I was shocked to see this list by the Globe and Mail. I try to remind myself that it probably was not meant to be exhaustive because certainly there is not only one case of sexual harassment/assault in academia that made the headlines (one thinks of Colin McGinn and other cases, some closer to home). My response to that list was: of course! Universities are experts at covering up such cases. Anyone heard of “passing the trash”? That is when a university or college decides to help a faculty member move institution by covering up their past inappropriate behaviour so that the problem ceases to be theirs.
Are universities particularly problematic spaces with regards to handling harassment? Are they experts at covering up? This piece claims that they are. Policies and processes are quite convoluted. Beyond that, there is also the fact that the treatment of complaints is very different than public court cases. Investigations are conducted by people who may or may not have the proper training (despite all their good will and time investment which can be huge) and outcomes are kept under the veil of confidentiality. For a victim of harassment or assault that is investigated by university processes, there is no closure to be expected since whichever consequences the guilty party may have to face (if any) will be kept confidential. If one brought a case to court, by contrast, one would know what the sentence is. Therefore, to add insult to injury, victims may see their complaint validated by a report that acknowledges that harassment took place but they have no way to know what the consequences were for the guilty party. They may continue to see that person enjoy all the rights and privileges of their position in their employment while they will carry the stigma of having suffered the harassment and perhaps the stigma associated with having complained.
Feminist Killjoy has a great entry on what further injury victims of harassment and assault suffer through complaining about their ordeals. One can be blamed by others (fellow students, co-workers, supervisors) for reporting inappropriate behaviour. The advice sometimes received: don’t stir the pot, keep your head down, get through this and move on. The blame complainants have to take can take subtle or less subtle form, from micro-agressions that seek to undermine the individual personally and/or professionally to complete ostracism. They can be blamed or met with disbelief by officers to whom they report (“Are you sure you are not making a big deal out of nothing? Think of that person’s reputation which you are likely to tarnish with your complaint! Etc.”) Often times, and most dismaying, such blaming can come from peers who are also being harassed. In such cases, the person who braved the system and possible negative consequences of reporting and did file a complaint is further hurt by the lack of support offered by the people they were also seeking to protect.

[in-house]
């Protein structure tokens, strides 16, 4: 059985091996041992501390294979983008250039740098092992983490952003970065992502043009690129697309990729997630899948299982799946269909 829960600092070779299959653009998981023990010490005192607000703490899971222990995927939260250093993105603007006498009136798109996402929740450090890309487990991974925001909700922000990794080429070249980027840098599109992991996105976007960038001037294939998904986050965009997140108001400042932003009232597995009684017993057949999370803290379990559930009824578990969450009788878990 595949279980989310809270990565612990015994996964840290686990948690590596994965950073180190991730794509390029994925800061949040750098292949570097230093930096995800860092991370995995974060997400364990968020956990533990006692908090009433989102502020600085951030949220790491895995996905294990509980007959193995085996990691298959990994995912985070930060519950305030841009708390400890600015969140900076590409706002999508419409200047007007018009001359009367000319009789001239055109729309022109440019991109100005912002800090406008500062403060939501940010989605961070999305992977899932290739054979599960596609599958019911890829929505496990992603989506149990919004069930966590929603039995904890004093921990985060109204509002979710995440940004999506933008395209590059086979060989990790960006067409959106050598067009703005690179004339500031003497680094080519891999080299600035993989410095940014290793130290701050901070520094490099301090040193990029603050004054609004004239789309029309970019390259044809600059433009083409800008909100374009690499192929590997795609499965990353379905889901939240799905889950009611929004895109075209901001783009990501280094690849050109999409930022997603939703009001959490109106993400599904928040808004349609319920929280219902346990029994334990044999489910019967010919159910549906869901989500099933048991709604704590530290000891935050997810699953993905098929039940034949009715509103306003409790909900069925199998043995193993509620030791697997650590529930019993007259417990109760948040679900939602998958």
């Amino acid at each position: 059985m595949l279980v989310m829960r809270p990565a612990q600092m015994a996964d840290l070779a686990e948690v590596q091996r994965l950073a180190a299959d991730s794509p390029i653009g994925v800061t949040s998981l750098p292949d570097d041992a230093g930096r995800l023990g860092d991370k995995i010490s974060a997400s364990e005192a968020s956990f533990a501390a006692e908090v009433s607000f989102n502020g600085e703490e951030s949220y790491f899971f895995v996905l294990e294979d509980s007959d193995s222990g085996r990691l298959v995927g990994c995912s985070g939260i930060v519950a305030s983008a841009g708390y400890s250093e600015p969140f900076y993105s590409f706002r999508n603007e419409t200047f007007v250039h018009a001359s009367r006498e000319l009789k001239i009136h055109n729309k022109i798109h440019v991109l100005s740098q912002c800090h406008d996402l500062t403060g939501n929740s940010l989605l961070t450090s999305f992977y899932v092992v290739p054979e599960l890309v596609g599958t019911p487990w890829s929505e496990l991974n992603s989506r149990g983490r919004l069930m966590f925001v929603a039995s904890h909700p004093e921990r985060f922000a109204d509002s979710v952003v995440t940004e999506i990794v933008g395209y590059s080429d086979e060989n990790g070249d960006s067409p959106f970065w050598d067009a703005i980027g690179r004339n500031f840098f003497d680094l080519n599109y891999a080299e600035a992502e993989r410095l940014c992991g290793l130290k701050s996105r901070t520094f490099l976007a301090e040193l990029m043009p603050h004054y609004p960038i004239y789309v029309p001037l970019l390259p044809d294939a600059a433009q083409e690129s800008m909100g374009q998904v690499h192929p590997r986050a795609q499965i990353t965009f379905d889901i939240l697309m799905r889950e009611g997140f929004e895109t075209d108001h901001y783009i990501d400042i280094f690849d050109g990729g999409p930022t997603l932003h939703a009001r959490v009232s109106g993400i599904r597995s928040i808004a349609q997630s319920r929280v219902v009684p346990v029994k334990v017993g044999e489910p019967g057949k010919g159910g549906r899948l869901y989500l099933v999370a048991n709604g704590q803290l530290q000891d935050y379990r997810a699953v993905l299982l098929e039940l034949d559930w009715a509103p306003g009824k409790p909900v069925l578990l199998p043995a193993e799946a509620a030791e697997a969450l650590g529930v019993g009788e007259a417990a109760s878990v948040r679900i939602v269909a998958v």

This indicates that there is a lot of work needed in terms of reflecting not only on policies and procedures for reporting but, more fundamentally, reflecting on ways to establish a culture of protecting people who complain (it is never easy), ensuring they are heard, supported, and believed, and that the whole community works toward valorizing reporting and toward establishing a culture in which reporting won’t be needed after all.